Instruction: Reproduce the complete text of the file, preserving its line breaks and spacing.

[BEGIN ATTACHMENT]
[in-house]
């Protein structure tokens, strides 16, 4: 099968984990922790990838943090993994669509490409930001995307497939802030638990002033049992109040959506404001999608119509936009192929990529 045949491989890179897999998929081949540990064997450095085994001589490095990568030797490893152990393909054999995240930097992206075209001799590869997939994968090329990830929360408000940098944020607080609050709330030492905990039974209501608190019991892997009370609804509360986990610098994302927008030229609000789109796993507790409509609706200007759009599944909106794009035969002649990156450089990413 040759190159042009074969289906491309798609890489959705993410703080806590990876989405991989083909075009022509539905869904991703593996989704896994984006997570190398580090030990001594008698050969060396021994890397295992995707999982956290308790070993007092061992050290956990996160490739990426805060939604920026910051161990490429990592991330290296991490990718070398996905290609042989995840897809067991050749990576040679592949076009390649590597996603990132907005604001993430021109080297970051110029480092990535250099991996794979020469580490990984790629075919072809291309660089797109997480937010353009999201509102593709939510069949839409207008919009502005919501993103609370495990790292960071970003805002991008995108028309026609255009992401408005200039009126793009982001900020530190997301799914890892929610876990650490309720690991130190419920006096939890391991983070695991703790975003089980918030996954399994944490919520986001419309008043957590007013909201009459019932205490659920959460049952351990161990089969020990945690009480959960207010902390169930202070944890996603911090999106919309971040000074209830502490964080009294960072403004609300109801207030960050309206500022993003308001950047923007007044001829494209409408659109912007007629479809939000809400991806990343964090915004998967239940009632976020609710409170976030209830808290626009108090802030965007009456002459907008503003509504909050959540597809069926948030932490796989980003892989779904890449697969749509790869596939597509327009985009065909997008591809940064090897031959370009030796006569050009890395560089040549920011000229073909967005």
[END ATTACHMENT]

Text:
[in-house]
């Protein structure tokens, strides 16, 4: 099968984990922790990838943090993994669509490409930001995307497939802030638990002033049992109040959506404001999608119509936009192929990529 045949491989890179897999998929081949540990064997450095085994001589490095990568030797490893152990393909054999995240930097992206075209001799590869997939994968090329990830929360408000940098944020607080609050709330030492905990039974209501608190019991892997009370609804509360986990610098994302927008030229609000789109796993507790409509609706200007759009599944909106794009035969002649990156450089990413 040759190159042009074969289906491309798609890489959705993410703080806590990876989405991989083909075009022509539905869904991703593996989704896994984006997570190398580090030990001594008698050969060396021994890397295992995707999982956290308790070993007092061992050290956990996160490739990426805060939604920026910051161990490429990592991330290296991490990718070398996905290609042989995840897809067991050749990576040679592949076009390649590597996603990132907005604001993430021109080297970051110029480092990535250099991996794979020469580490990984790629075919072809291309660089797109997480937010353009999201509102593709939510069949839409207008919009502005919501993103609370495990790292960071970003805002991008995108028309026609255009992401408005200039009126793009982001900020530190997301799914890892929610876990650490309720690991130190419920006096939890391991983070695991703790975003089980918030996954399994944490919520986001419309008043957590007013909201009459019932205490659920959460049952351990161990089969020990945690009480959960207010902390169930202070944890996603911090999106919309971040000074209830502490964080009294960072403004609300109801207030960050309206500022993003308001950047923007007044001829494209409408659109912007007629479809939000809400991806990343964090915004998967239940009632976020609710409170976030209830808290626009108090802030965007009456002459907008503003509504909050959540597809069926948030932490796989980003892989779904890449697969749509790869596939597509327009985009065909997008591809940064090897031959370009030796006569050009890395560089040549920011000229073909967005």